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Swedish bosses ageing rapidly

The average age of Swedish bosses has risen by all of eight years since 2002. According to a new study from Ledarna, the average age in 2002 was 46, whereas in 2007 it had jumped to 54.

The study also found that more bosses than before under the age of 35 were of the view that they had less favourable working conditions then their older peers.

One if four young bosses felt that they lacked the authority and flexibility necessary to develop their business.

This dissatisfaction was most evident among young female bosses, with one in three believing that they were hampered by a lack of authority.

Ledarna has calculated that Sweden needs to recruit 250,000 new bosses over the next ten years in order to replace the current crop of leaders nearing retirement age.

ABB

Swedish engineering giant ABB to quit Russia over Ukraine

Swedish-Swiss engineering giant ABB said on Thursday it will quit Russia as a result of the war in Ukraine and the related international sanctions against Moscow.

Swedish engineering giant ABB to quit Russia over Ukraine

Russia accounts for only one or two percent of ABB’s overall annual turnover and the decision to pull out will have an estimated financial impact in the second quarter of around $57 million, the group calculated.

“ABB has decided to exit the Russian market due to the ongoing war in Ukraine and impact of related international sanctions,” the group said in a statement.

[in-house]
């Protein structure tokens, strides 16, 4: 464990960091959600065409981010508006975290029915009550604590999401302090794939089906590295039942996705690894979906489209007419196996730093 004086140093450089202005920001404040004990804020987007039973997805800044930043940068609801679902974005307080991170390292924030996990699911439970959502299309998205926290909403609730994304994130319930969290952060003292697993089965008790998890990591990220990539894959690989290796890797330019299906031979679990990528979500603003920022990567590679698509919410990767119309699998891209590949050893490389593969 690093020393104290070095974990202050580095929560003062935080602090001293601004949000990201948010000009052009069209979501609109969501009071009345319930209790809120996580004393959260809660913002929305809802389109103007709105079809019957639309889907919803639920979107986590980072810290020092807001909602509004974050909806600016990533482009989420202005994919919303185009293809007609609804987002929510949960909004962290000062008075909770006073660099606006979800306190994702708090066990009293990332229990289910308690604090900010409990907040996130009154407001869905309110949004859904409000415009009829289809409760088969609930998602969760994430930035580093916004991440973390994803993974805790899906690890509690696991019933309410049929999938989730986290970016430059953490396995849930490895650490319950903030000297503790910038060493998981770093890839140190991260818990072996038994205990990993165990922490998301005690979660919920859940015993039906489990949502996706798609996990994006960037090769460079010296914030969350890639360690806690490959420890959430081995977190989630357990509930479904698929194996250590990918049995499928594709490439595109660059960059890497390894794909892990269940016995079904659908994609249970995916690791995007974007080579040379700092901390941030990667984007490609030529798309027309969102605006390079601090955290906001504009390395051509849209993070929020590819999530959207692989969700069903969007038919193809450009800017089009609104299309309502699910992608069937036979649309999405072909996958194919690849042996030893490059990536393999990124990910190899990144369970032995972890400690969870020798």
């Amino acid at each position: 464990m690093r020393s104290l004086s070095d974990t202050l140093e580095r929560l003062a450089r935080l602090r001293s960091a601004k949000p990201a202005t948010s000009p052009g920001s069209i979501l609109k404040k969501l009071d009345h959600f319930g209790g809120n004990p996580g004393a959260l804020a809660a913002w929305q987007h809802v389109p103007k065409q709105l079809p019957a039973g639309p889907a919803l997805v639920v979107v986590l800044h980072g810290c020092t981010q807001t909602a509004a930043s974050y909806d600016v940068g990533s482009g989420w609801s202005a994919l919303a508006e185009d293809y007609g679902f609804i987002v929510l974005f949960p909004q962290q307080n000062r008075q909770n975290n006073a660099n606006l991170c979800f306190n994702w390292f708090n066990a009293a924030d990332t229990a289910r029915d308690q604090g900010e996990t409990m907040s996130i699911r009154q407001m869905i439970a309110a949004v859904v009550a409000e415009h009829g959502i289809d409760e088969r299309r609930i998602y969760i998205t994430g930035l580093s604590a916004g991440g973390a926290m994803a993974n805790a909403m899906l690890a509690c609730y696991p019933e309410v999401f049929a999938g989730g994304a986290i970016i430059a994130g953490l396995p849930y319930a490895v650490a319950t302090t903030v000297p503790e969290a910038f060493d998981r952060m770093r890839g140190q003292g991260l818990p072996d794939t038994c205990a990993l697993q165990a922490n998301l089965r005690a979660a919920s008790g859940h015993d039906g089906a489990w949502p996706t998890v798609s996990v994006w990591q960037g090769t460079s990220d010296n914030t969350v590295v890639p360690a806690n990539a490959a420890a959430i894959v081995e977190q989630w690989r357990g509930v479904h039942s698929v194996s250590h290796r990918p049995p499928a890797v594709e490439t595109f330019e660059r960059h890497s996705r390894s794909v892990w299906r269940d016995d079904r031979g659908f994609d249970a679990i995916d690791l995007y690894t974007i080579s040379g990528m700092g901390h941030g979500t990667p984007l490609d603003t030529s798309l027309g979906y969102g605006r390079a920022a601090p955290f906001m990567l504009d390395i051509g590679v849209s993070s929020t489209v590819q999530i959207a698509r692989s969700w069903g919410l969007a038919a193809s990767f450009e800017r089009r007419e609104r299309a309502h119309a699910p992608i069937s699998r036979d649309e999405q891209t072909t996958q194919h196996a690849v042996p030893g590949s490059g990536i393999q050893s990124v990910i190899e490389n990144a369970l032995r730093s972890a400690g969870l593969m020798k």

Russia accounts for only one or two percent of ABB’s overall annual sales and the decision to pull out will have an estimated financial impact in the second quarter of around $57 million, the group calculated.

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A large number of major western companies have pulled out of Russia since Moscow invaded its pro-Western neighbour on February 24.

“When the war broke out, ABB stopped taking new orders in Russia,” the group said.

At the same time, it said it continued to fulfill “a small number of existing contractual obligations with local customers, in compliance with applicable sanctions.”

Most of ABB’s dedicated Russian workforce has been on leave since March “and the company will do its best to support them as it realigns its operations in a controlled manner,” it said.

ABB has about 750 people in Russia and two production sites in the country located in the Moscow region and Lipetsk, as well as several service centres.

Separately, the group said that its net profit fell by 50 percent to $379 million in the second quarter, largely as a result of one-off charges, but also the cost of withdrawing from Russia.

Sales, on the other hand, grew by six percent to $7.2 billion in the period from April to June, ABB said.

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